Extract from the Autobiography of Thomas Jefferson Coolidge

1864

During this year the war continued in all its force, but we were gradually breaking down the Confederate strength and preparing for their surrender in April, 1865. The financial condition of the country became appalling, gold reaching at one time two hundred and seventy-six, and the English bank rate standing at nine and one-half, but with that was united the greatest extravagance everywhere and in everything, and the firmest determination to see the war out unto the final extermination of slavery. The capture of Fort Pillow in April, and the murder in cold blood of three hundred negroes who surrendered, excited justly the indignation of the whole country. Grant pressed Lee in Virginia with a total disregard of life, so that when the campaign was ended we had probably lost seventy thousand men. The Confederate loss was enormous, though not equal to ours; but the attrition on both sides ended, of course, in the destruction of the least numerous battalions. In September Sherman took Atlanta and started across the South for Savannah, and Farragut gained immortal fame by destroying the enemy’s fleet and taking the Mobile forts. Sheridan defeated Early in the valley of Virginia, and all these victories led to the reëlection of Lincoln by immense majorities November 8, 1864. The greatest victory of the whole war was gained by Thomas at Nashville and resulted in the complete destruction of Hood’s army. . . .

. . . At a dinner, we had Major Anderson, who was on Foster’s staff. He was sent by his chief to give Sherman any information he might want about roads and rivers in North Carolina. He found, however, that the general knew more than he did. The Western army was full of spirits and had some contempt for the Army of the Potomac, which had always been beaten, while they had universally succeeded. The discipline was lax, the officers being on familiar terms with their men. At a review the privates would cry out to Sherman, “Uncle Billy, ain’t you going to give us a change of base?” Sherman was an immense talker and easily influenced by women. When in Savannah the clergymen asked him if they should preach on Sunday. “Yes,” said he, “I want all the churches run tomorrow and I will assure you an attentive audience.” “But,” said one of them, “we have instructions from the Bishop to pray for Jefferson Davis.” “I should advise you,” answered the general, “not to do so in public, as my troops might take offence; but when you get home, pray for him with all your heart and for the devil too. They need prayers more than any persons I know.”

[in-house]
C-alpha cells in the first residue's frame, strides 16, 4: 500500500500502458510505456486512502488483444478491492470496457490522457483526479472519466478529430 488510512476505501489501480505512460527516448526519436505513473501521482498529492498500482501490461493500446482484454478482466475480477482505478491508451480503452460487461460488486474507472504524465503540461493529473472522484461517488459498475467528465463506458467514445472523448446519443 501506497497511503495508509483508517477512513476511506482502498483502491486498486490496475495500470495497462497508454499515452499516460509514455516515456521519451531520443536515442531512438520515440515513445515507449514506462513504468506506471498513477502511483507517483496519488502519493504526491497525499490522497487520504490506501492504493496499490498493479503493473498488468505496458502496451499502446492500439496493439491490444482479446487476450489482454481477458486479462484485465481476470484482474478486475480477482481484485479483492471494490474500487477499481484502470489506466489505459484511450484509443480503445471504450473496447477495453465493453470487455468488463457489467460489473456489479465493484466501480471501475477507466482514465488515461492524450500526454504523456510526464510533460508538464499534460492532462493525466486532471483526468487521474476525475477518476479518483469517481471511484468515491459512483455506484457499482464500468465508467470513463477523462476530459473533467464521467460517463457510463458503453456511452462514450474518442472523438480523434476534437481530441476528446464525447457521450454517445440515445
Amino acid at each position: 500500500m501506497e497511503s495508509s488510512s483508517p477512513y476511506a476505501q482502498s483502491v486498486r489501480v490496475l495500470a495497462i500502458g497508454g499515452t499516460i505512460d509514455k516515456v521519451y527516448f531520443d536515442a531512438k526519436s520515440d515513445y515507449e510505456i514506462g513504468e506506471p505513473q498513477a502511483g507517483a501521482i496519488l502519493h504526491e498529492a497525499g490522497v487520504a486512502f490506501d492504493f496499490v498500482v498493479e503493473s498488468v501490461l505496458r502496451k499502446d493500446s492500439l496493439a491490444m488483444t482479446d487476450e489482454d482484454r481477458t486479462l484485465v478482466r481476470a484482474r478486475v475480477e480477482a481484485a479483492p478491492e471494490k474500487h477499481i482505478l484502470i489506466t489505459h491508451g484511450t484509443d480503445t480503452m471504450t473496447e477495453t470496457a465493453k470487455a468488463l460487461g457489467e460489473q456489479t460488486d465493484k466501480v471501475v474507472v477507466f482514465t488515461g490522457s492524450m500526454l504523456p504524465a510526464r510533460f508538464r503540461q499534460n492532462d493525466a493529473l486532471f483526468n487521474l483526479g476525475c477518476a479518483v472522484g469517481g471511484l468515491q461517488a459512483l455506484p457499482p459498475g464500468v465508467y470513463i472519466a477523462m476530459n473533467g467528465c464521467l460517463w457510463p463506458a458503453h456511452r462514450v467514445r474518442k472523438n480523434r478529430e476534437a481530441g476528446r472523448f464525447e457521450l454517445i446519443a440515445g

As Foster was making his way up the Ogeechee he met three or four dug-outs filled with Northern troops. The major stepped on deck and hailed them. “Who are you?” “Sherman’s foragers. Who are you?” “This is Major-General Foster’s staff boat.” “Damn Major-General Foster and his boat. We have a hundred major-generals in the army and no hardtack.”

The foragers of Sherman’s army in his great campaign from Atlanta consisted of picked men from each regiment. It was considered an honourable service and any cowardice or fault was punished by sending the guilty party back to his regiment. They were ordered to go ten and twenty miles on each side, never to give way but to fight any militia they met. Ten were always to go together; whenever they heard shots they were to rally to the sound. This was done so well that General Howard, wishing to get some pigs that were too wild to be caught, had them shot, and within half an hour the few guns that were fired brought three to four hundred foragers around the farmyard.

Sherman relied much on General Jeff C. Davis and Logan. He told many stories of them. At councils of war they were always opposing what he suggested, but when it came to fighting he found they did it all. They were both proslavery Democrats. Logan stumped Illinois for Lincoln at the last election. His principal argument was, “Come in, fill up the armies, and you can have all the lands.” His disgust was great when the Sea Islands were given to the negroes. He considered the finest lands in the country as justly belonging to his white men. Sherman says he has no black Republicans in his army, meaning negroes.

Published in The Autobiography of T. Jefferson Coolidge, 1831–1920 (Boston: Houghton Mifflin Company, 1923), 45–9.
Author
Thomas Jefferson Coolidge
Date Range
Date
January 1, 1864 to December 31, 1864
Repository
Autobiography of T. Jefferson Coolidge